You are right. Not only I did not read the book, but sincerely the first time I read about Raskin it was just here. Being curious, I started to search a bit about his work. And strangely enough his most cited works are just the Macintosh project (where it seems he DID not propose the GUI) and the couple Archy and Canon Cat. So, IMO, he did not seem a good guru for modern GUis, but I will have a look to ZoomWorld, thanks for the reference.
You are wrong - definitely. (Though I do not like all of Raskin's ideas - but as he said: A better interface depends on the tasks and the priorities)
I seriuosly suspect they would reject the proposal, being too simple. Consider that my niece and nephew (8 and 5 years old) already started to use my ZBrush. My niece also reproached me because I still don't know how to do realistic hair with ZB :-)
You're old - that's all, grandpa! *ducksandtakescover*

Antlab
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Joined: Sat Aug 11, 2007 12:50 am

Post by Antlab »

kAinStein wrote:But I still use the commandline for many tasks
I didn't have any doubts about it :-) Seriously, this discussion is turning into the most classical "Command line vs GUI" arguments. So I don't think there is really something new, simply different tastes, but history should teach, so, let's see the other points.
kAinStein wrote:Well, icons don't turn something automatically into pleasant. I don't think that 70 icons on my screen come somehow near to pleasant. In addition you are not equally productive if you a) take longer for routine tasks and b) are being distracted from what you are doing while verifying that the icon you are going to click is actually the one you want to click.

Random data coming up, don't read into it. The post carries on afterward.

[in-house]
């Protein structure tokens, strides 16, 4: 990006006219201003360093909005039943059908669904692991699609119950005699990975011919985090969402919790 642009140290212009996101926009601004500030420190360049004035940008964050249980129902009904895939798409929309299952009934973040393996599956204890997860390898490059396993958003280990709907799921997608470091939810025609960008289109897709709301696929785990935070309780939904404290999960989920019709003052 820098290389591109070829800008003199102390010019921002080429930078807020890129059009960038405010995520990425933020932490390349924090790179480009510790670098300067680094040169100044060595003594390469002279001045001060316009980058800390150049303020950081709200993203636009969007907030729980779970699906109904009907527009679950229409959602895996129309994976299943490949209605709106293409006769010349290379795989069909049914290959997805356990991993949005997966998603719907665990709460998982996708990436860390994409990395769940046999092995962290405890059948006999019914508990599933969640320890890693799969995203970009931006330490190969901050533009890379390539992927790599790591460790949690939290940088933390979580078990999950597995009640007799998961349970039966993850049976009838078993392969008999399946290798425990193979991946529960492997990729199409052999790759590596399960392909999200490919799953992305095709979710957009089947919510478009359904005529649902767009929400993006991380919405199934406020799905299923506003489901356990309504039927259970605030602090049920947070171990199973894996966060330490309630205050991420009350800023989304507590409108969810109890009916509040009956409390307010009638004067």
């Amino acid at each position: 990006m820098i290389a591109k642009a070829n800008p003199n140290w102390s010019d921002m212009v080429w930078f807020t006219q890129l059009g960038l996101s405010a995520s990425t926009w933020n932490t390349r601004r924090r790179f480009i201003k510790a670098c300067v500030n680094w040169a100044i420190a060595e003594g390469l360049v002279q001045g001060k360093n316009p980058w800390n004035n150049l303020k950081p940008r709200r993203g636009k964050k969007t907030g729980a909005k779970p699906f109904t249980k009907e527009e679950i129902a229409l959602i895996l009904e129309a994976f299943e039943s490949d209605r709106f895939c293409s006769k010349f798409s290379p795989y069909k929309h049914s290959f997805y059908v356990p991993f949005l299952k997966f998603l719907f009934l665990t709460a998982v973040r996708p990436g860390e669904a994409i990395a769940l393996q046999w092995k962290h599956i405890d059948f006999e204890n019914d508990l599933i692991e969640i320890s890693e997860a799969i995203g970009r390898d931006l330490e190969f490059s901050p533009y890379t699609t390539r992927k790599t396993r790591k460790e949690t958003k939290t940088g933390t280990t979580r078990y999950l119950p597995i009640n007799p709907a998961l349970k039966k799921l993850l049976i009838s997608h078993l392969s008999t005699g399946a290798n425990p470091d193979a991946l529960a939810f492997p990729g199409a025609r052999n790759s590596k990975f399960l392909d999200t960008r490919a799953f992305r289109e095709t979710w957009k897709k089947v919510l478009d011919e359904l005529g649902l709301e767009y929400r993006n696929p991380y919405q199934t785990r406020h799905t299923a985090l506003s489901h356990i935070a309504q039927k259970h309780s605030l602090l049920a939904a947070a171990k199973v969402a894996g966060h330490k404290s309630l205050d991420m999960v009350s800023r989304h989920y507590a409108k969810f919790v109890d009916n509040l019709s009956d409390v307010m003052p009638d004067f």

Typical expression by command line guy :-) Probably someone should ask himself why PCs passed from DOS to Windows, and Unix from command line to KDE and Gnome. Maybe to sit down looking at the confusing icons all the time?:-)
kAinStein wrote:That doesn't make any sense! Those panels are only there if you want them to be there. They give you the possibility to make settings and gives you the information you need for your special task. If you don't want them you can remove them from your screen layout or simply hide them. But usually you need them. So it's only natural that they are visible. Making a user first open something that he needs but is hidden not only needs the user to read the manual (which is opposing your claims) it is also annoying and prevents that the user can accomplish his task. We are talking about a tool that is meant for work and has dozens of functions and hundreds of setting possibilities - not about some kind of game that can be played without knowing every bit of the usage.